Sourcing Contracts                Even agencies that are part of strategic sourcing commodity teams
                                  sometimes do not commit to using the resulting FSSI contracts. For
                                  example, DOD representatives participated in the commodity team for the
                                  Office Supplies II effort, and DOD spending represented a large portion of
                                  the total federal government spending on office supplies. However, prior
                                  to Office Supplies II implementation, DOD committed only to continue
                                  support of the FSSI for office supplies, but did not specifically commit to
                                  using Office Supplies II contracts. By contrast, other agencies such as VA
                                  provided the FSSI program with letters of intent that committed the
                                  agencies to use the Office Supplies II contracts once awarded. This



                                  Page 34                                                         GAO-12-919 Strategic Sourcing
                           information was used by the FSSI program to negotiate better prices with
                           vendors.

                           PASS officials acknowledged that although DOD participates in
                           commodity teams for the Federal Strategic Sourcing Initiatives, the
                           department has not fully committed to certain FSSI contracts for a variety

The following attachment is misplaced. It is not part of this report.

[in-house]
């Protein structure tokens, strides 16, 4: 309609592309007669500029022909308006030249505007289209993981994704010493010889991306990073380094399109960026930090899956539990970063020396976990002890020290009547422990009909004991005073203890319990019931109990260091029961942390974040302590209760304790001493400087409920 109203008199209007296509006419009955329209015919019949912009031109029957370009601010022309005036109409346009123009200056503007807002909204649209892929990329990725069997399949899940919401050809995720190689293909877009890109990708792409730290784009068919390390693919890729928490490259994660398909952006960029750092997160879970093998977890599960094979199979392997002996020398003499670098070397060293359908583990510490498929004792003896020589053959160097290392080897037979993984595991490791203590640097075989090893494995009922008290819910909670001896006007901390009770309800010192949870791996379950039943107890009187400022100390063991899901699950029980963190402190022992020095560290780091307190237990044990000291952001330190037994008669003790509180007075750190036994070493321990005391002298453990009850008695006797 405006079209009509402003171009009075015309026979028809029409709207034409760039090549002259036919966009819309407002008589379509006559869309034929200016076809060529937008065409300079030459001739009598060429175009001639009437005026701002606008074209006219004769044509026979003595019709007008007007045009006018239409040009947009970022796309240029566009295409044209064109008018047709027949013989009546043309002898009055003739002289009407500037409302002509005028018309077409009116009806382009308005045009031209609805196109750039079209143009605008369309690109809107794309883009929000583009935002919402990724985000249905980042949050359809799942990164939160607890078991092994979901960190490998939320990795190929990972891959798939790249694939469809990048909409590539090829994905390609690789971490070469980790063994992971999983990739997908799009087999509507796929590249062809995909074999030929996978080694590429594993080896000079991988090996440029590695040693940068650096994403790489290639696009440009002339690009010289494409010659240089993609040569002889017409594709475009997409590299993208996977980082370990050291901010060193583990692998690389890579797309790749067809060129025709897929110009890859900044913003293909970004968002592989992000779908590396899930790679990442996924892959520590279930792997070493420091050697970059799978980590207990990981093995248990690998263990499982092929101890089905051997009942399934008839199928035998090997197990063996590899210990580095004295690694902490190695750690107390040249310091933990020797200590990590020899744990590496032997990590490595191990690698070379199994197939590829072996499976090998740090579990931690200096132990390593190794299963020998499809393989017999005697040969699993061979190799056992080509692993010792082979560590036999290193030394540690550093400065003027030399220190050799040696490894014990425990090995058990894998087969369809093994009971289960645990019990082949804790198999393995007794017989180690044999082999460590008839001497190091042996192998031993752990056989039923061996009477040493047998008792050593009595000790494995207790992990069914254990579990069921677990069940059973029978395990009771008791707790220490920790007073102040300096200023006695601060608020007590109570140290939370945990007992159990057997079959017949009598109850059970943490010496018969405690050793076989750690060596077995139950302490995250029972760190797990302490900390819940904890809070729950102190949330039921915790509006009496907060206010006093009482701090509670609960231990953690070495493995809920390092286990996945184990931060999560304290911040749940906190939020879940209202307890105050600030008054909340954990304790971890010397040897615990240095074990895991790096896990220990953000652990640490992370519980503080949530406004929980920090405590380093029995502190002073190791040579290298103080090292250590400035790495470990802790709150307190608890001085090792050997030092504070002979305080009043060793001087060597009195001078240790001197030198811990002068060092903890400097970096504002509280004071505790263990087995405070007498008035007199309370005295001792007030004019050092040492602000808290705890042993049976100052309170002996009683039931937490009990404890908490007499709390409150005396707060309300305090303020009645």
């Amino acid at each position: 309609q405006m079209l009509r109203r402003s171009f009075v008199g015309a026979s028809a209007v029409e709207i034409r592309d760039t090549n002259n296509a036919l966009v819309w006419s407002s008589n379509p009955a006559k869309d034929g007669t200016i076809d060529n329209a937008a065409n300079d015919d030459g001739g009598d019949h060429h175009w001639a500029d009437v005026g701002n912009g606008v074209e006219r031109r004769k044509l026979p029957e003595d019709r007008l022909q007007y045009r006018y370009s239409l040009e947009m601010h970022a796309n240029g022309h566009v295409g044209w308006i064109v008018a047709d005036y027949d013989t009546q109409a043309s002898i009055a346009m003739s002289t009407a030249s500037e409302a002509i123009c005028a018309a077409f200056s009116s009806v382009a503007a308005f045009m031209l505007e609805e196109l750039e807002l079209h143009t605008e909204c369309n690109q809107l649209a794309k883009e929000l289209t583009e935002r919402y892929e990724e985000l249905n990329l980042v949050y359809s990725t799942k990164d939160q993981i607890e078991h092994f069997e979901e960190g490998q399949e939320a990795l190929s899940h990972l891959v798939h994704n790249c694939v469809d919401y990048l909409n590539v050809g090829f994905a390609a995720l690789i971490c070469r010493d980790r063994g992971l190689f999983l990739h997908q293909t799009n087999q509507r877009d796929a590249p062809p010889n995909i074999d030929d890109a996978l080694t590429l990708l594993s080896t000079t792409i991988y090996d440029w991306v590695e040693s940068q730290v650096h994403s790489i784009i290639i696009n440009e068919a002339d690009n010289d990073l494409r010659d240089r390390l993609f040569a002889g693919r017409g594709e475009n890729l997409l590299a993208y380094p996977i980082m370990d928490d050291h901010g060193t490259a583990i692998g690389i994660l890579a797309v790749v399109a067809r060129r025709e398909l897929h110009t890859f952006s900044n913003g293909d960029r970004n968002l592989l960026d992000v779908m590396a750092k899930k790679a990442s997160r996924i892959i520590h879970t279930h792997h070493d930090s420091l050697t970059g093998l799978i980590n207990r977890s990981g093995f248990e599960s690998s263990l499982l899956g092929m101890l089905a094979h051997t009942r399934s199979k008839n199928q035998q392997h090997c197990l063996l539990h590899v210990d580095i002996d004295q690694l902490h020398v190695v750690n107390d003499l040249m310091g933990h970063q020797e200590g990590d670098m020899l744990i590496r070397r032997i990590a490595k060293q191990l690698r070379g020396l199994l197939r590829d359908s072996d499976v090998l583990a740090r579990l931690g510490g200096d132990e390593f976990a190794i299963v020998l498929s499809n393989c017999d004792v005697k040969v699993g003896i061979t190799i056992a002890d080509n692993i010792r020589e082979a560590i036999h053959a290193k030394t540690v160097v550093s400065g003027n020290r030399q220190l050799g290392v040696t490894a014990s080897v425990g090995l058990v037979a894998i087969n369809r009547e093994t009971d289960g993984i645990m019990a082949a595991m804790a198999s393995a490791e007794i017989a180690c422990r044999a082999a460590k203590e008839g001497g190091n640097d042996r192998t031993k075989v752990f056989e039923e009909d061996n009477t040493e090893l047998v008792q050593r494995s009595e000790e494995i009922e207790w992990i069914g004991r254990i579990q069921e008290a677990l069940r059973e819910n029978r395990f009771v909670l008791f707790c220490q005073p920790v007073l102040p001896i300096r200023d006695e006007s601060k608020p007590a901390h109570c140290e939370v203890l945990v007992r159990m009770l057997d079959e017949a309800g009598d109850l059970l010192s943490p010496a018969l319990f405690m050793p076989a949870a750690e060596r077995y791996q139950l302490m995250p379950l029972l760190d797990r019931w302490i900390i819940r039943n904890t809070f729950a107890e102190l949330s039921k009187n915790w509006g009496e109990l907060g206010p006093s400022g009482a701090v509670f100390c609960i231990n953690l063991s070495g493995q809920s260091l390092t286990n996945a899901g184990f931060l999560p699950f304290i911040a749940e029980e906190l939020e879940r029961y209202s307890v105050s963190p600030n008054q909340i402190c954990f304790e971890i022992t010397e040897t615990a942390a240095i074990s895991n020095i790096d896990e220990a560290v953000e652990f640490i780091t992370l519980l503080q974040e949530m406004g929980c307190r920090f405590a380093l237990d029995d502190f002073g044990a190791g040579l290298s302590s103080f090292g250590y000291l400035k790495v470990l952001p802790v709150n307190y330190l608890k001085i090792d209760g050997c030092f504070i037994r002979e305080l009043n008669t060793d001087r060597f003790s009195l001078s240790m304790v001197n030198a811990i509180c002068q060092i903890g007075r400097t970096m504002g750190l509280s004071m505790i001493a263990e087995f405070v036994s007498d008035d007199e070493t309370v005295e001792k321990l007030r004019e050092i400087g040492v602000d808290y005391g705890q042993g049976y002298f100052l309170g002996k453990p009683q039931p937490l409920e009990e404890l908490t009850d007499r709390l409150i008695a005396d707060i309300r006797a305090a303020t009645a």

of reasons, including having more sophisticated requirements or different
                           mission needs than those of civilian agencies, and having existing
                           contract vehicles in place when some FSSI initiatives were implemented.
                           A PASS official said that the department would more likely commit to
                           current and planned FSSI contracts if those contracts showed significant
                           savings/best value over established DOD contracts, to include the cost of
                           administration, fees, and transition. Officials added that they may also be
                           more likely to commit to FSSI contracts if FSSI initiatives addressed
                           products or services not previously addressed by DOD, or if the FSSI
                           program selected products or services with more significant spending.


The FSSI Program Faces     Although reported spending through FSSI vehicles has increased from
Challenges to Achieve      fiscal year 2009 to fiscal year 2011, spending through the vehicles
Greater Governmentwide     continues to be limited. Only $339 million, or 15 percent, of
                           governmentwide spending for the products and services covered by the